Mg/dL or mmol/L

I was living in Canada in 1971 when I was Dx’d. We had the mg/dL system for years. Then we shifted to mmol/L. But for some reason, I still think in the old way. Is that important?

I did notice that when we shifted from miles to kilometers that distances increased by 61%. But suddenly my car became very fast and I could hit 160 with ease. So I got to my destination in about the same time. Does anybody else living in a mmol/L country prefer mg/dL or am I the only one?

I think it depends what you are used to. I was dx in a mm/ol country so that’s my frame of reference.

I grew up in a degrees Celsius country but only experienced winter for the first time in a degrees Fahrenheit country. To this day, my cold weather sensors still function in Fahrenheit.

Growing up too, it was Celsius for oven temperatures, but I learnt to cook in Fahrenheit. So even though I cooked for 4 years in Fahrenheit and ever since then have lived in Celsius countries (17 years now), I still bake in Fahrenheit rather than Celsius.

I, being a hopeless idealist, would really like to see some standardization! I lived in Japan for 2 1/2 years, and learned to think in grams and kilos and liters, and while it took a little time to get used to it, it WASN’T impossible. So when the US, many years ago, decided to convert gas measurements from gallons to liters, I absolutely couldn’t understand the uproar, but even though I never heard any complaints, the govt. decided to change back. What a waste! If they’d just stuck to their guns, they could have ridden out the storm. And they sure do know how to stick to their guns on far less important issues!

So anyway, if they changed to mmol/L, I would get used to it. I prefer mg/dl simply because it’s what I’ve always used, but I’m NOT set in concrete. And even if I would prefer the rest of the world go to mg/dl, I’m not so stupid as to believe it would really happen. And as it stands, it’s a good reason to learn the 18 times tables! LOL!

I was diagnosed in 1991 and we (meaning Canada) were using mmol/L then. I didn’t even know there were two different systems until I actually started looking diabetes up online in 2005 or so.

I’ve been on enough online forums that I can pretty much convert between the two numbers in my head. When I post to forums I tend to put the mg/dl reading in brackets, as I know people in mg/dl countries don’t get as much exposure to the alternate as those of us using mmol/L do!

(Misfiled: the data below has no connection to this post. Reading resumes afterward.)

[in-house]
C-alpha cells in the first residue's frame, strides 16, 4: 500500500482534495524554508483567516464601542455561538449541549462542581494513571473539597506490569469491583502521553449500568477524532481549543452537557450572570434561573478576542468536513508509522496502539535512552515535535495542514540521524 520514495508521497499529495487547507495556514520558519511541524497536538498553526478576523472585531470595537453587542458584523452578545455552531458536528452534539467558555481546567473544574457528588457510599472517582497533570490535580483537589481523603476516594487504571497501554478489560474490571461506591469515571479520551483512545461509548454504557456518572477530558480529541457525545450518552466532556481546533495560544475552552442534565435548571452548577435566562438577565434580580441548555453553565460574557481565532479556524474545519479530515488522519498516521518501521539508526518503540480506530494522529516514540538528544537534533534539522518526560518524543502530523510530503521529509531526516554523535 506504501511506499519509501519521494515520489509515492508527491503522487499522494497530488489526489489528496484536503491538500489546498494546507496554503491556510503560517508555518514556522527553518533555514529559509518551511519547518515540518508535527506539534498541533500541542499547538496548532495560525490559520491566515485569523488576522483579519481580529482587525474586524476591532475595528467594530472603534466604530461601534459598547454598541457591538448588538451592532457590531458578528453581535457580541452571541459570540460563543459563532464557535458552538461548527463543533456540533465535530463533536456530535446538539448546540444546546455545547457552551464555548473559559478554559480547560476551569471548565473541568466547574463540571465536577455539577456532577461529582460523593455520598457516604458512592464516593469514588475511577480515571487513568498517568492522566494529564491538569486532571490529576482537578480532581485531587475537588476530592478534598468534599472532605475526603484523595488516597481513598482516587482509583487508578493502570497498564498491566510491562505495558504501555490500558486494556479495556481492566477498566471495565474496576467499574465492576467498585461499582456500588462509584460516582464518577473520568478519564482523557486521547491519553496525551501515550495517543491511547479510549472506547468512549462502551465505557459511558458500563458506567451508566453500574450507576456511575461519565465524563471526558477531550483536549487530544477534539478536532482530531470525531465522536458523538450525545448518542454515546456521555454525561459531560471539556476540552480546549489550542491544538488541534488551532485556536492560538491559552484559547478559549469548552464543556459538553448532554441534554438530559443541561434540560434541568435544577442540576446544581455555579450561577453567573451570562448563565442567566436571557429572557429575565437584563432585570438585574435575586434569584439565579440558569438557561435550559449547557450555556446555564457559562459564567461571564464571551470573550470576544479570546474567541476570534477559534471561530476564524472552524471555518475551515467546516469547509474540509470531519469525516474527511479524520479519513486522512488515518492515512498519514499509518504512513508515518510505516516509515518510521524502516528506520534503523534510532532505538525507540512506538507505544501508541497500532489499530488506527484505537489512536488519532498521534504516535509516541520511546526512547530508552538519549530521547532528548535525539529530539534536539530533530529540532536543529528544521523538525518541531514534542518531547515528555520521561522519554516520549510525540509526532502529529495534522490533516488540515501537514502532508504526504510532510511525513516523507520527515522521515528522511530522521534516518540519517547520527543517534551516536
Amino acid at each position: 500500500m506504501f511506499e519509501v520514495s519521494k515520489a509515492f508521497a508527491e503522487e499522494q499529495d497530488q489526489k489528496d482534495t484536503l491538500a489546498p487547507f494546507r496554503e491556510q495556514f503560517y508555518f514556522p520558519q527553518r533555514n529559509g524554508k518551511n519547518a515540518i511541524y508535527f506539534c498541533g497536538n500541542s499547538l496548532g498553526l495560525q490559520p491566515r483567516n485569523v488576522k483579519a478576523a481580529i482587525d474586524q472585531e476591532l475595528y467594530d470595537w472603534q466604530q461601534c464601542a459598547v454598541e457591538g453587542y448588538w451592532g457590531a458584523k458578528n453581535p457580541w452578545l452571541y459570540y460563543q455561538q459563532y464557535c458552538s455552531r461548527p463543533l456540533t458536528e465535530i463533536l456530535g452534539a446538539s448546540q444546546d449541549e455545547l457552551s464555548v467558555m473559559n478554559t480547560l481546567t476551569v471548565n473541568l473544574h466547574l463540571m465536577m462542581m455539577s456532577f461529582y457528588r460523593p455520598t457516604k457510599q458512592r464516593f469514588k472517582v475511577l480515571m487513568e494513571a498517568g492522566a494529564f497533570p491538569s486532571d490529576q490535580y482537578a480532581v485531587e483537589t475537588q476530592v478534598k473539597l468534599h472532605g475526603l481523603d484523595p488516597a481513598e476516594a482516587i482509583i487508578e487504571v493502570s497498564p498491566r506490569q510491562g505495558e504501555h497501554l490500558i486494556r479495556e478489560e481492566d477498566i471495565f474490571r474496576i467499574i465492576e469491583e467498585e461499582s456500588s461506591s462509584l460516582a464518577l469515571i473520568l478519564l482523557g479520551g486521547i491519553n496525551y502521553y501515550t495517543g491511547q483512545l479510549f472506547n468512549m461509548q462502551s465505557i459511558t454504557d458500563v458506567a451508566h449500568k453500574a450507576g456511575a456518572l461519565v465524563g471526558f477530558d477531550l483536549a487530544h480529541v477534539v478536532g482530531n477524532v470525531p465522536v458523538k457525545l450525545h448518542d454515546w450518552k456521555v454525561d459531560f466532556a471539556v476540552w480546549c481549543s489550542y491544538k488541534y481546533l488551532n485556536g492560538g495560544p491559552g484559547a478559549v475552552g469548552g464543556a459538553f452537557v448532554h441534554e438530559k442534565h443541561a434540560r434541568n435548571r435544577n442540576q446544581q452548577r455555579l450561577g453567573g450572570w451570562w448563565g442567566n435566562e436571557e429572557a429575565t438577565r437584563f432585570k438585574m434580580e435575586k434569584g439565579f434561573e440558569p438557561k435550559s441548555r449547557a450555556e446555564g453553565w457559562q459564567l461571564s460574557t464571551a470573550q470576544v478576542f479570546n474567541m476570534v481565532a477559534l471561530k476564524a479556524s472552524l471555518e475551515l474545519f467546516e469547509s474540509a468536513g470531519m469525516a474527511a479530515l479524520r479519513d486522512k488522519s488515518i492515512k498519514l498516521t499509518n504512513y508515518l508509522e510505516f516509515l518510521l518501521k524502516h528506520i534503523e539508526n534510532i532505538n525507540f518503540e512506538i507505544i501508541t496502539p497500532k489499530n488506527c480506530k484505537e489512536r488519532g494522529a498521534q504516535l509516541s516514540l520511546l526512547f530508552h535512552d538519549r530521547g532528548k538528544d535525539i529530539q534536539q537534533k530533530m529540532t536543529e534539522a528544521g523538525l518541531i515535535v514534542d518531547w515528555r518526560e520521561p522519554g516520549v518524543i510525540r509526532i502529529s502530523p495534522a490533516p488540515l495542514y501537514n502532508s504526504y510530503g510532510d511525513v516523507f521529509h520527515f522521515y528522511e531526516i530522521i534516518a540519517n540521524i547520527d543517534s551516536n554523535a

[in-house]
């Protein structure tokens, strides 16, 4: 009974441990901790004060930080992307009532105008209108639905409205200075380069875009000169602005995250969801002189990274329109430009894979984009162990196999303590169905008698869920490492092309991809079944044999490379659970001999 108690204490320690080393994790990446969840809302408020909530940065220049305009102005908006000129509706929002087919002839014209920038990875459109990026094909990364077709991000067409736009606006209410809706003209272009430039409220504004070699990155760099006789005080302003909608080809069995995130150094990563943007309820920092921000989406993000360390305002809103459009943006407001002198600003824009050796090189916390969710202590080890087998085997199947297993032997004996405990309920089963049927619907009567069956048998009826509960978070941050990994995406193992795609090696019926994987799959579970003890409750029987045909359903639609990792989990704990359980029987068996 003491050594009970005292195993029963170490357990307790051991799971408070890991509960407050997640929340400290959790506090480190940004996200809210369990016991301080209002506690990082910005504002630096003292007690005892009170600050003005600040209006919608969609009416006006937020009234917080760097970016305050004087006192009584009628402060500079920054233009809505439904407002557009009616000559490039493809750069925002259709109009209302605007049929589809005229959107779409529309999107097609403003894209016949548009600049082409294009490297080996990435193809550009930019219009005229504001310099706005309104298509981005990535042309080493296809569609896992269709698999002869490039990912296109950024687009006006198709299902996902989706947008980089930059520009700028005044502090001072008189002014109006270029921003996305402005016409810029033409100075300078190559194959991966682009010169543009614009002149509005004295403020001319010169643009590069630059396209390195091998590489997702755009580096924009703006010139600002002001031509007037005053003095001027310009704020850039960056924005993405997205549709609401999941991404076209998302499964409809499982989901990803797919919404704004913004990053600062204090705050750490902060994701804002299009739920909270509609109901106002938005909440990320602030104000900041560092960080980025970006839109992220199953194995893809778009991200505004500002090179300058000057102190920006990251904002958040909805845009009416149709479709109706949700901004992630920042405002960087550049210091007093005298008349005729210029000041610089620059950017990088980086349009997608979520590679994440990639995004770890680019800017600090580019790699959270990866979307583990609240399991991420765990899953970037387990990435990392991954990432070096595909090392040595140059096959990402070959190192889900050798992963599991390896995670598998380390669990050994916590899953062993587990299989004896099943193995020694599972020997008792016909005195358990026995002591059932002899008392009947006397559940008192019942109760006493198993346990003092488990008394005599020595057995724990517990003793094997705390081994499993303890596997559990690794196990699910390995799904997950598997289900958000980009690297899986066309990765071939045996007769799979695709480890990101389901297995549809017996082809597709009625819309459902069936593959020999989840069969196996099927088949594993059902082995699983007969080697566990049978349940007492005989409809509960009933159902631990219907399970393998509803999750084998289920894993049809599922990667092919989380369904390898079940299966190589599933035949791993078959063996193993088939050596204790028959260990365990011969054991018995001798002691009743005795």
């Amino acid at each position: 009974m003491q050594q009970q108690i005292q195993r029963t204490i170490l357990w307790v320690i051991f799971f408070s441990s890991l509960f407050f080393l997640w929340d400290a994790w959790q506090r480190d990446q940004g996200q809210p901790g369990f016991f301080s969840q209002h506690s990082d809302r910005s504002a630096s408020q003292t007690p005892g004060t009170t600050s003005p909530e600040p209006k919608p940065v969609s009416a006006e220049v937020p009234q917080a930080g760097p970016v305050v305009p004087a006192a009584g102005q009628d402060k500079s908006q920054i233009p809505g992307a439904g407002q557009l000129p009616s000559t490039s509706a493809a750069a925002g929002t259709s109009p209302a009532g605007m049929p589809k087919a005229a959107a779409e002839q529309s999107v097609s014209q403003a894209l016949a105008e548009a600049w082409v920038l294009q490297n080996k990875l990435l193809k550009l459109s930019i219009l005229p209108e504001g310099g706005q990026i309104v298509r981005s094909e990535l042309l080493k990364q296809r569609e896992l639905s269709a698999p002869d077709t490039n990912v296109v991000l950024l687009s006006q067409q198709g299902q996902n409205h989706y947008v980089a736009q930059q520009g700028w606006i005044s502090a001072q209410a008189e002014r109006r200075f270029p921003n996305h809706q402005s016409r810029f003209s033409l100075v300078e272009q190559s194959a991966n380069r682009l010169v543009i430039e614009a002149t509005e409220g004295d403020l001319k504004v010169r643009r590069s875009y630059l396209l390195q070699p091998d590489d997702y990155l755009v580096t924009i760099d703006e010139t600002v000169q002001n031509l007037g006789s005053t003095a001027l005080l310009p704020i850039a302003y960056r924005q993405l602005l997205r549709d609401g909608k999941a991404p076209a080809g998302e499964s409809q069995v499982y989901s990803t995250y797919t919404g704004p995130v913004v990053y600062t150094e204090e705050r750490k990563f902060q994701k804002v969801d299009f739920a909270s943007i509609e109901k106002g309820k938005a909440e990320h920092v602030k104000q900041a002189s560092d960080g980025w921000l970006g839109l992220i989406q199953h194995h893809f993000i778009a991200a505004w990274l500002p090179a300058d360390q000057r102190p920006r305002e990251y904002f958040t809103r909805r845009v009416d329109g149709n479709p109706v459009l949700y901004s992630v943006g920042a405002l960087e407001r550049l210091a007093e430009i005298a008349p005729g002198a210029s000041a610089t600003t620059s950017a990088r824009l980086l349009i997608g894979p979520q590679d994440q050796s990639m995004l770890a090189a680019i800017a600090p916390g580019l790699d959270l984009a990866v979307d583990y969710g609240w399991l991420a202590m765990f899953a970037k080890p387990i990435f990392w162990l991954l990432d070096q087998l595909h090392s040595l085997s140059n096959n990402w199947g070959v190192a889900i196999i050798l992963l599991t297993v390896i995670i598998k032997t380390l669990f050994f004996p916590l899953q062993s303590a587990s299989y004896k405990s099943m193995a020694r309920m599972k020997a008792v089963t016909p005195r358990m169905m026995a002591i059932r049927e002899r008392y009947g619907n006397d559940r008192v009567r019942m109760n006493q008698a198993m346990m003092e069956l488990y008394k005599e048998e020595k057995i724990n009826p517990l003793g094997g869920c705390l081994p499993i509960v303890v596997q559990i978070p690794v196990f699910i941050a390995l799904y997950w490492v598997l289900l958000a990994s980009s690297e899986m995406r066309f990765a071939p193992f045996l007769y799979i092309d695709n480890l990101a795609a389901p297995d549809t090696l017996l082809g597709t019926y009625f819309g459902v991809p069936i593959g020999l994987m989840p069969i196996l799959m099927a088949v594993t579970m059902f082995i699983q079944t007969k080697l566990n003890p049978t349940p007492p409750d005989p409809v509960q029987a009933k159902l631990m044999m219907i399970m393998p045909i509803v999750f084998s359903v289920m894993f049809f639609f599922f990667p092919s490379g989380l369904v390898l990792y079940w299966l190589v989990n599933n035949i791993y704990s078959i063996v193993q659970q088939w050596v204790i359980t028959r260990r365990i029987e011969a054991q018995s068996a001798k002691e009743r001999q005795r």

I wish we’d convert, too, even though I’m a woman of (ahem) a certain age.

It’s so much easer to divide things by 10 or 100. That’s why our money is based on 10’s. Hello?

I’ve got used to both on forums and normally use them interchangeably.
Meters in France are expensive, though you get 1 every 4 years ‘free’ on prescription. There are only a limited number of models available so I bought a ‘better’ meter in the UK but it reads in mmol/l, my pump is set up in mg/dl.

My big problem is here in France the doctors use g/l
. When I last visited the opthamologist he asked what my fasting reading was that morning. Without thinking I said 5.5.(my mmol/l reading) : I should have said 0.99 g/l : 5.5g/l is 550mg/dl … no wonder he looked at me strangely!

The numbers in mg/dl are greater than those in mmol/l that is for sure. The normal range of healthy blood glucose is very small thus I think it is better to have a scale that can describe this range in more detail. For me there is a big difference between 150mg/dl and 190mg/dl one hour after a meal. But 8.3 VS 10.5 can not impress me much. But with experience and adjustment this might change. Nevertheless I think it is important that higher number are able to impress us psychologically.

For the adjustment of higher blood glucose we can simply divide by 30 mg/dl (depends on your sensitivity) to get the number of units (190 - 110 = 80 / 30 = 2.66 = 3). This might be easier than 10.5 - 6.1 = 4.4 / 1.6 = 2.75 = 3 units. Please also be aware of the difference of 2.66 VS 2.75. Decimal places much more determine the accuracy of mmol/l calculations.

As a side note: In Germany we often do not use I:C ratios. Instead we use exchange values for the carbohydrates. This is often done my dividing the carb number by 10. So 50g of carbs are 5 bread units (BU). To get the number of insulin to inject this BU number is multiplied with the carb factor for the given hour: 5 BU * 1.3 = 6.5 = 7. Here the I:C system seems easier to handle.

This all just to provide some background how Germany is working with the mg/dl system. Germany is still divided in this aspect because the former GDR is using mmol/l like the east in general I suppose. Quite likely we will find a European standard and just from the majority this will be mmol/l.

5,5 mmol/l is 99 mg/dl

5,5 mmol/l is 99 mg/dl
Yes but 0.99 is what I should have said in grams per litre rather than milligrams/decilitre . They use the same units for other blood tests though my lab tests come with both the mmol/l and the g/l figures recorded.